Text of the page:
How the Pro-Life Ethic Breaks Down Ethnic Walls

How the Pro-Life Ethic Breaks Down Ethnic WallsJonathan Maracle (center) and his band, "Broken Walls." (Photo Courtesy: Broken Walls)

The small crowd is scattered across the bleachers of Lapwai High School’s gym on the nearby Nez Perce reservation. We are gathered to hear Broken Walls, a Christian band who ministers reconciliation between people groups by means of creative worship music and moving ballads.

Jonathan Maracle, the leader of the band, shares his personal struggles growing up on a Mohawk reservation. As a kid who unfortunately inherited his complexion from his Scottish mother instead of his Mohawk father, he suffered bloody noses and bruises just because his skin was white.

Jonathan became a believer, but he still struggled with rejection and with his identity. One night, looking in the mirror, he cried out to God, “Why do I have to look so white? Why didn’t you make me darker?” 

At that moment, he heard the Holy Spirit say, “I made you just the way I wanted you. I love you just the way you are.”

That changed everything. 

Jonathan embraced his European heritage along with his Native American side. He has travelled and ministered for over 20 years, encouraging people to see the beauty in their own ethnic background, embrace their unique gifts, and practice love and forgiveness toward those of other races.

What does this story about a ministry to Native Americans have to do with being pro-life? Allow me to connect the dots.

As pro-life people, we believe every human being is a uniquely created image-bearer of God, precious in His sight. This is why we fight to save the lives of unborn children. This is why we do all we can to stem the tide of legal abortions.

But there’s more at stake here than the lives of unborn children. Protecting human life in the womb is just the beginning. If we follow the logic all the way through, being pro-life means valuing the life of every person, no matter their race, sex, socio-economic status, or level of mental or physical ability.  

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In other words, I can’t say I’m pro-life and be prejudiced, condescending, or indifferent toward those of another race. I can’t say I’m pro-life and not be concerned about the rights of women around the globe. I can’t say I’m pro-life and turn away from a disabled or homeless person just because they make me uncomfortable.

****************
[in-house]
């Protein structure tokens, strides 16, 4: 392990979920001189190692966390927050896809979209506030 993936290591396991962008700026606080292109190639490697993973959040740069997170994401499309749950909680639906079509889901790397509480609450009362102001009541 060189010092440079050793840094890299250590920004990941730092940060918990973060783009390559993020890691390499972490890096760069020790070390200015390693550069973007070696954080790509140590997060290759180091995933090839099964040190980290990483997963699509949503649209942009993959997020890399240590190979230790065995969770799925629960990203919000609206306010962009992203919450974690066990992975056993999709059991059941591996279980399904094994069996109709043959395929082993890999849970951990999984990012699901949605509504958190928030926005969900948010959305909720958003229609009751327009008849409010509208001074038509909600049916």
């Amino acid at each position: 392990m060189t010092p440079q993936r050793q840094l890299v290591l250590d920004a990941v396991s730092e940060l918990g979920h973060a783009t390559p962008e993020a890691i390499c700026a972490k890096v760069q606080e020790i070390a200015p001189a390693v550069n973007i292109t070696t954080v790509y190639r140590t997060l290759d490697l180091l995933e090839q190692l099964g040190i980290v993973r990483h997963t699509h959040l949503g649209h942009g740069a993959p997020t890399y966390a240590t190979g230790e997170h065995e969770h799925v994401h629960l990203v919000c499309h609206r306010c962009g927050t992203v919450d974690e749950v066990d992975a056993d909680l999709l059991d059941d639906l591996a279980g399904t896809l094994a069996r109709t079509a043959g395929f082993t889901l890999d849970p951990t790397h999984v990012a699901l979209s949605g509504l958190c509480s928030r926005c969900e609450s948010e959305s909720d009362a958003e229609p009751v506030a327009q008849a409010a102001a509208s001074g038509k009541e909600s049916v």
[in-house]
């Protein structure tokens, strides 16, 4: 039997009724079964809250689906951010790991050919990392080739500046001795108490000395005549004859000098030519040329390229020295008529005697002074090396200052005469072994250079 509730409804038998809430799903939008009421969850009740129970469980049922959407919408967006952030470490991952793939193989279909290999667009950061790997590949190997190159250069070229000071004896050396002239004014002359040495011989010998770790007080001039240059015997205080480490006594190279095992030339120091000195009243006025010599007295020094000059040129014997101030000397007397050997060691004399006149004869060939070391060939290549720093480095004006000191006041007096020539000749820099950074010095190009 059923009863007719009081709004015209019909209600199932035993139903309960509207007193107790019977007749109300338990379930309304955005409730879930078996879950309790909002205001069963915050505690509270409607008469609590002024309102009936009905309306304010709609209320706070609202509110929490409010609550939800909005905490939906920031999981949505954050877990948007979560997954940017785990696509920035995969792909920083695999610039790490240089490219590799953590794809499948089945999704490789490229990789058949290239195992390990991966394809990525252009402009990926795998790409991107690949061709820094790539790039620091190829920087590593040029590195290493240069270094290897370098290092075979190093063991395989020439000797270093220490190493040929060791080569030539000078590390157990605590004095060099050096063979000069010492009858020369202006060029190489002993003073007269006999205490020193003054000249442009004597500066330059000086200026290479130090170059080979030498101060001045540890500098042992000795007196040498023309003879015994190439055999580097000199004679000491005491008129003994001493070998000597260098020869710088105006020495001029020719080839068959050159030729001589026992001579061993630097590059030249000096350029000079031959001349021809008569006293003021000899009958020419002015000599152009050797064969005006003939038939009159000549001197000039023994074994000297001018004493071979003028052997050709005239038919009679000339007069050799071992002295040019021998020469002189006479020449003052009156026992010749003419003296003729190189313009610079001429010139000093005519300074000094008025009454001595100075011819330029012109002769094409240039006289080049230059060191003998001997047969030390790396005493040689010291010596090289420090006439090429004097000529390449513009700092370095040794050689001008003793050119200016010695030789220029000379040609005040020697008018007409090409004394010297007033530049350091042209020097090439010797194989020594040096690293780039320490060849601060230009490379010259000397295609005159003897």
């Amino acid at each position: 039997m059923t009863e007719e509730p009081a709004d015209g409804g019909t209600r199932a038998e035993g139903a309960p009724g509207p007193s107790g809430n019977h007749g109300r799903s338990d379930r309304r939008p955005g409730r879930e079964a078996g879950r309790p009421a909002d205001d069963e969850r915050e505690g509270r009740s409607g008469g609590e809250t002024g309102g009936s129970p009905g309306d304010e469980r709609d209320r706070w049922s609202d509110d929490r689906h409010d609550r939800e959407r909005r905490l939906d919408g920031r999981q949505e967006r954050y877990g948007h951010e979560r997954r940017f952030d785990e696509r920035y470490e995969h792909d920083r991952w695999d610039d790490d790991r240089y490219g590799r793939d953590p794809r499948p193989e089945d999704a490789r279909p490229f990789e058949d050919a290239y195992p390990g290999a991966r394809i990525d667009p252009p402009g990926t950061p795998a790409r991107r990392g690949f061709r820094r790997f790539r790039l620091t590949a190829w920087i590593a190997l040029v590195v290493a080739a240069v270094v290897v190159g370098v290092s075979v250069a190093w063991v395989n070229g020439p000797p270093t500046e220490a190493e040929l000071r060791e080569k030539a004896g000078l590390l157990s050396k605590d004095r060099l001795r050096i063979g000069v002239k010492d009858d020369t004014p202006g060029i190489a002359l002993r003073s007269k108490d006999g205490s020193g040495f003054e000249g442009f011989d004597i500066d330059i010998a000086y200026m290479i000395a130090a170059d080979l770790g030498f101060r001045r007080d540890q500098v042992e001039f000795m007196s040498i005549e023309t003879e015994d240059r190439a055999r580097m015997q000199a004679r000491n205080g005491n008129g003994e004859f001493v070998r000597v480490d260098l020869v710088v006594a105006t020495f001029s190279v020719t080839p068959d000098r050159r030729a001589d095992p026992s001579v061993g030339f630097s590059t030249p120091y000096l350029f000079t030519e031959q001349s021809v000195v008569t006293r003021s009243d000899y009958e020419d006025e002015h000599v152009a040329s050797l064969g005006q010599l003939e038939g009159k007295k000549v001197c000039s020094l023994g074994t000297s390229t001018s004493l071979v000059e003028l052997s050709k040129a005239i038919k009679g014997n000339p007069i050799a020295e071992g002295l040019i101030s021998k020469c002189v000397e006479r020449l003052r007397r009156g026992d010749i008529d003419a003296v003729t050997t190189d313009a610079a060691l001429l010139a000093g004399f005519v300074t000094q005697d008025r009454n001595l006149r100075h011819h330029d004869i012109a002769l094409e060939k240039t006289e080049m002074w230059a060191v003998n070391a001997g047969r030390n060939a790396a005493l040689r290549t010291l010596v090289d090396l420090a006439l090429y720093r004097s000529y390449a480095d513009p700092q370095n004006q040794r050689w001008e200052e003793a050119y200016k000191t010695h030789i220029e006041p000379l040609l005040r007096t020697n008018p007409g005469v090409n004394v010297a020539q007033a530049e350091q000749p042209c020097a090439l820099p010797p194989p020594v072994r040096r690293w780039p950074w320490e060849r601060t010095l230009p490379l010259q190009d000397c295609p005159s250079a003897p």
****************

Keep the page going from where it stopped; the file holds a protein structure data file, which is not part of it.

This is not about my comfort. It’s about offering honor and dignity to every person because God created them just the way He wanted to, and He loves them just the way they are. It’s about seeing the unique, stunning beauty inherent in every individual and in every people group.

Every culture brings a special flavor to the table. Every group offers traditions and customs that can be redeemed for the glory of God. Every tribe on the planet brings a smile to our Father’s face. 

He made them all, and He wants them all.

So Broken Walls travels nationally and internationally, encouraging Native Americans and others to embrace the unique beauty of their own people, while also recognizing and enjoying the beauty in other people groups.

That’s actually a very pro-life thing to do.

After the concert that night, I told Jonathan about my recent visit to the United States Holocaust Memorial Museum and how emotional it was for me as a first-generation German American whose Christian parents suffered under Hitler’s rule. 

Germans, I told him, have lost their identity. Out of shame over the Holocaust, it’s almost as if they pretend their history started in 1945.

Jonathan put a hand on my shoulder. 

“You need to know that what happened in World War II is not your people’s identity,” he said. “I’ve been to Germany. Germans are such a beautiful people!” With that, he began to expound on qualities he’s seen in the culture there.

I was touched by his words. Hope and dignity washed away layers of shame. 

And isn’t that the gift that people of every culture need? Don’t we all need to know we are special and valuable, in God’s eyes and in each other’s? Don’t we need to know we are more than our mistakes and flaws or the color of our skin?

During the concert, the band invited the audience onto the gym floor for a community dance. Native Americans and whites joined hands and formed a long line, weaving and stepping to the rhythm of the music, smiling and giggling and enjoying each other.

Tweet This: How a #prolife ethic breaks down ethnic dividing walls. @SusanneMaynes

Was it awkward? Maybe a little… but oh, it was so beautiful. And what a taste of that which is to come:

After this I looked, and behold, a great multitude that no one could number, from every nation, from all tribes and peoples and languages, standing before the throne and before the Lamb, clothed in white robes, with palm branches in their hands, and crying out with a loud voice, “Salvation belongs to our God who sits on the throne, and to the Lamb!” 
–Revelation 7:9, 10

God wants us all—born or preborn, male or female, Olympic athlete or quadriplegic, people of every race. All are beautifully crafted in His image. All deserve the same dignity.

You never know when or where you might stumble into a situation that helps you further define what it means to be part of the life-affirming mission. 

I’m thankful for the ministry of Broken Walls. They’ve made me more pro-life than ever.

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